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Date:  April 23, 2007
	
Social Factors Not Genetics Drive Racial Disparities In Colorectal  
Cancer Survival, Study Says

Science Daily  Correcting social, economic and healthcare  
inequalities may have the most significant impact in reducing  
survival differences in colorectal cancer (CRC) between African  
Americans and Caucasians, according to a new study. Published in the  
June 1, 2007 issue of CANCER, a peer-reviewed journal of the American  
Cancer Society, a meta-analysis of data from published studies  
demonstrated that when socioeconomic factors and treatment  
utilization were controlled for or equalized, racial disparities were  
reduced substantially.

Lower socioeconomic status (SES) is well known to be associated with  
poorer health outcomes, including higher death rates. It is linked to  
impediments to healthcare access and receiving suboptimal care;  
higher risk of exposure to occupational and environmental hazards;  
and riskier behavior and less healthy lifestyles.

Survival differences in CRC between African Americans and whites have  
been well documented in the epidemiology literature. At the beginning  
of the 21st century, African Americans were dying from CRC at  
significant higher rates than white Americans. At five years after  
diagnosis, almost half of African Americans would be dead from CRC  
compared to just one third (35 percent) of white Americans. Research  
indicates that factors such as lower utilization of screening tests,  
lower rates of surgery and adjuvant chemotherapy, more aggressive  
tumors, and poor post-treatment surveillance contribute to lower  
survival rates. However, the fundamental causes of these  
associations, including the importance of biologic versus  
socioeconomic factors, remain poorly characterized.

For their new study, Dr. Xianglin Du, Tamra Meyer, and Dr. Luisa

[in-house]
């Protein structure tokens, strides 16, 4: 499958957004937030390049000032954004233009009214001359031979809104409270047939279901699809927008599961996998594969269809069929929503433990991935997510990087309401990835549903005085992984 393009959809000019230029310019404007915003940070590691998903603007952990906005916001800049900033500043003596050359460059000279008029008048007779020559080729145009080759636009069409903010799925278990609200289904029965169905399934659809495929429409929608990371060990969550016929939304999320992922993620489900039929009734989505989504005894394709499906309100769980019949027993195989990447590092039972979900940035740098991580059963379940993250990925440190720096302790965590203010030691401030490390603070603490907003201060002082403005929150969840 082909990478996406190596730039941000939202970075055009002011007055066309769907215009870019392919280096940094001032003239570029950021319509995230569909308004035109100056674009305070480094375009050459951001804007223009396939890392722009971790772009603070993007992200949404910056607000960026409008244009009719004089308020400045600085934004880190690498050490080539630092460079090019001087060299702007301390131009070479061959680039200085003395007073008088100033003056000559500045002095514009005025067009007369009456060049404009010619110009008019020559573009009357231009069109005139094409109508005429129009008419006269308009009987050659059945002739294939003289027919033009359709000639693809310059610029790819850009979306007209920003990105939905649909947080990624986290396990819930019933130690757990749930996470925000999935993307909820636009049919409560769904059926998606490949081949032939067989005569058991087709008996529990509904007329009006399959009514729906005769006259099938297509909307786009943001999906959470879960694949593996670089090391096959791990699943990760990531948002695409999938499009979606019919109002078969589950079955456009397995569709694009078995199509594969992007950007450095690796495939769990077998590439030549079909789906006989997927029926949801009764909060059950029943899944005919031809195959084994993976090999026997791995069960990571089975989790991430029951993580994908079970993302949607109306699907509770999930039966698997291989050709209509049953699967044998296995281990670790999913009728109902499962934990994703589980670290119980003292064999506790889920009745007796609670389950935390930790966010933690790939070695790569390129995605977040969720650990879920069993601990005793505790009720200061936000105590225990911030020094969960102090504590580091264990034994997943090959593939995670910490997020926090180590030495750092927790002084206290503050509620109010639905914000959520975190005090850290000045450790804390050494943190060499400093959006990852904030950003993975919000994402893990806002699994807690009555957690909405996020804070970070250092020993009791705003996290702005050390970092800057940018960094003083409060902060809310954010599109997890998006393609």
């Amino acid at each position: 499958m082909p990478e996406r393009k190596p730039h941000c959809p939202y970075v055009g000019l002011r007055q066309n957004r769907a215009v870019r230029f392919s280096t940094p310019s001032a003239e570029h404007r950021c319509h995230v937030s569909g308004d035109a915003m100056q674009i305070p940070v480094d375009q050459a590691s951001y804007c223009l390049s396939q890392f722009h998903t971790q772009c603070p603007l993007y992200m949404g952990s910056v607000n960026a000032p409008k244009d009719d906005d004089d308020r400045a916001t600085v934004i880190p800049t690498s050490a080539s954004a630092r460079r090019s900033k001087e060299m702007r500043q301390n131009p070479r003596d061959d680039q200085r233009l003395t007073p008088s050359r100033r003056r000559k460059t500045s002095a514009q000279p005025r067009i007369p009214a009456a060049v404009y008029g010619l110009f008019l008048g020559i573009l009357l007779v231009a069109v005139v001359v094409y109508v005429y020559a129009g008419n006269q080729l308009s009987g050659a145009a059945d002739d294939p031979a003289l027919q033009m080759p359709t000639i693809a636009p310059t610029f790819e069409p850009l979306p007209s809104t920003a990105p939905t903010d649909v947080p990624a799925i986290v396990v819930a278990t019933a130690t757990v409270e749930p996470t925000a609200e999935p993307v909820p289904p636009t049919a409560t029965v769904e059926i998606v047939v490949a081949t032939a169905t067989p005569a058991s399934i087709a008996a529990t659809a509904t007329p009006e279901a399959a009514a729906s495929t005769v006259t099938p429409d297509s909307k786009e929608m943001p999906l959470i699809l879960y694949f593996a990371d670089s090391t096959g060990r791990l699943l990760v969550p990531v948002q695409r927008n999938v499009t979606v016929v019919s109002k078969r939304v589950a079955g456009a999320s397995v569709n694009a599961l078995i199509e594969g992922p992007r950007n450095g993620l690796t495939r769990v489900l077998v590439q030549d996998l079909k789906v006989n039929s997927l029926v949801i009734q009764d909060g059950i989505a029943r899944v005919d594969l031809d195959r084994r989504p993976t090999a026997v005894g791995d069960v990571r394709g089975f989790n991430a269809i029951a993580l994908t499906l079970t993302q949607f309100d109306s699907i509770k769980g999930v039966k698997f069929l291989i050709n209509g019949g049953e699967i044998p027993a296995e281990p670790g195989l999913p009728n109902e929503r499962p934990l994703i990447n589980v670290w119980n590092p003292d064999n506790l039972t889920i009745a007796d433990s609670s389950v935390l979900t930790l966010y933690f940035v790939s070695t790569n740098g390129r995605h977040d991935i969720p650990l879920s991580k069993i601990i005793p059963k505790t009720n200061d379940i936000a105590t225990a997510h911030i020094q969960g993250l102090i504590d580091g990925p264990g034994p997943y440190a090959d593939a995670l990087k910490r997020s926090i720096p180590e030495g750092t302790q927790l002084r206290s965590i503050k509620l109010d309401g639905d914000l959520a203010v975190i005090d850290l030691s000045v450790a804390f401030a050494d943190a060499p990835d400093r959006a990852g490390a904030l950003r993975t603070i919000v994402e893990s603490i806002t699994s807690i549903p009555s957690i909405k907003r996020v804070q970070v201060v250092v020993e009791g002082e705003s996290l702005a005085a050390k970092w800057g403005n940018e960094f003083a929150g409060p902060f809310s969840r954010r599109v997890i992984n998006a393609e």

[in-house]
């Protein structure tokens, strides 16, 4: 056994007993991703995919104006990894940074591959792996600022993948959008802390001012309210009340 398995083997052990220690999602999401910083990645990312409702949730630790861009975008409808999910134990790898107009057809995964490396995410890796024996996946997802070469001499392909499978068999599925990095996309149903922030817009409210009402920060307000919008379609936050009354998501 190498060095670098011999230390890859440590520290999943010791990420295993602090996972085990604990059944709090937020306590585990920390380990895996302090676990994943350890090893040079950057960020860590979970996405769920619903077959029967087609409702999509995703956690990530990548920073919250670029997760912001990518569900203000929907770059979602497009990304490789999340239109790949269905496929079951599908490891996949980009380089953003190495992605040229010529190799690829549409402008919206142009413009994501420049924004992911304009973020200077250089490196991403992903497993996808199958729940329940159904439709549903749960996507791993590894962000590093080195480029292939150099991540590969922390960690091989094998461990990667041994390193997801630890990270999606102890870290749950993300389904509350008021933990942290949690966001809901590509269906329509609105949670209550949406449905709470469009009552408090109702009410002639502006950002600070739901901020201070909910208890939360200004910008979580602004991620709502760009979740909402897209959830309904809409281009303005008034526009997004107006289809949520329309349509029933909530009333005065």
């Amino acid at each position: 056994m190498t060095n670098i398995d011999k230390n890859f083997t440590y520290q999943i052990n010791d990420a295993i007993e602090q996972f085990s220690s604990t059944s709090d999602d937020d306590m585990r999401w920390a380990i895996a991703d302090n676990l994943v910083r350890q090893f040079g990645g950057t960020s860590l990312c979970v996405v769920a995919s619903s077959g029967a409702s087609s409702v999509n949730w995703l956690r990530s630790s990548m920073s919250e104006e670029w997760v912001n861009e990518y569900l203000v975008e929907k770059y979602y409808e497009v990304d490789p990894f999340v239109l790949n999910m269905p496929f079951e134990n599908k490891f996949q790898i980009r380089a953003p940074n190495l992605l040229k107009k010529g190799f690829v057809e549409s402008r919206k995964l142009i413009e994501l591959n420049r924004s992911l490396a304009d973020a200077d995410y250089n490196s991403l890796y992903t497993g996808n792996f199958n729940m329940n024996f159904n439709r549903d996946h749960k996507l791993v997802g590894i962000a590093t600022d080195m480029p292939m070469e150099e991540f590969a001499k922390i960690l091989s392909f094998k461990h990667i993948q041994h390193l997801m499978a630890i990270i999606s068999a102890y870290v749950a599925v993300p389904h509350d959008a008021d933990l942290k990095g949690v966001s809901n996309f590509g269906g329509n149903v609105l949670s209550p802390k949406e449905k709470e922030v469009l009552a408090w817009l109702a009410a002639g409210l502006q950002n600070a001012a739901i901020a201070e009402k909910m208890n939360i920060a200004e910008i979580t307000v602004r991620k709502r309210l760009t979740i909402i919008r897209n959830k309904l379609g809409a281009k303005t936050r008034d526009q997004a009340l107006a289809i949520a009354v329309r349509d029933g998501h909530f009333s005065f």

Franzini of the University Of Texas School Of Public Health at  
Houston reviewed the literature and aggregated the data from ten  
studies that investigated the association between CRC survival and  
race/ethnicity after controlling for SES and treatment. The meta- 
analysis approach aims to systematically review the existing  
literature, to allow a more objective appraisal of the evidence, to  
examine the heterogeneity between the studies, and if appropriate, to  
enhance the precision of the effect estimates.

The authors found that the overall risk of CRC-related death was only  
slightly elevated after adjusting for SES and treatment. African  
Americans had only marginally higher CRC mortality (hazard ratio:  
1.13, 95 percent confidence interval: 1.01-1.28) and all-cause  
mortality (hazard ratio: 1.14, 95 percent confidence interval:  
1.00-1.29).

"These findings," conclude the authors, "demonstrated that there is  
no strong evidence of racial disparities in survival between African- 
Americans and Caucasians with colon cancer after accounting for  
racial differences in socioeconomic status." Therefore, conclude the  
authors, "efforts to eliminate racial disparities in health care and  
to minimize disparities in socioeconomic status have the potential to  
reduce racial inequalities in colon cancer survival."

Article: "Meta-analysis of Racial Disparities in Survival in  
Association With Socioeconomic Status Among Men and Women with Colon  
Cancer," Xianglin L. Du, Tamra E. Meyer, Luisa Franzini, CANCER:  
Published Online: April 23, 2007

(DOI: 10.1002/cncr.22664); Print Issue Date: June 1, 2007.

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Note: This story has been adapted from a news release issued by John  
Wiley & Sons, Inc..

Copyright  1995-2007 ScienceDaily LLC






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s. e. anderson (author of "The Black Holocaust for Beginners" -  
Writers + Readers) + http://blackeducator.blogspot.com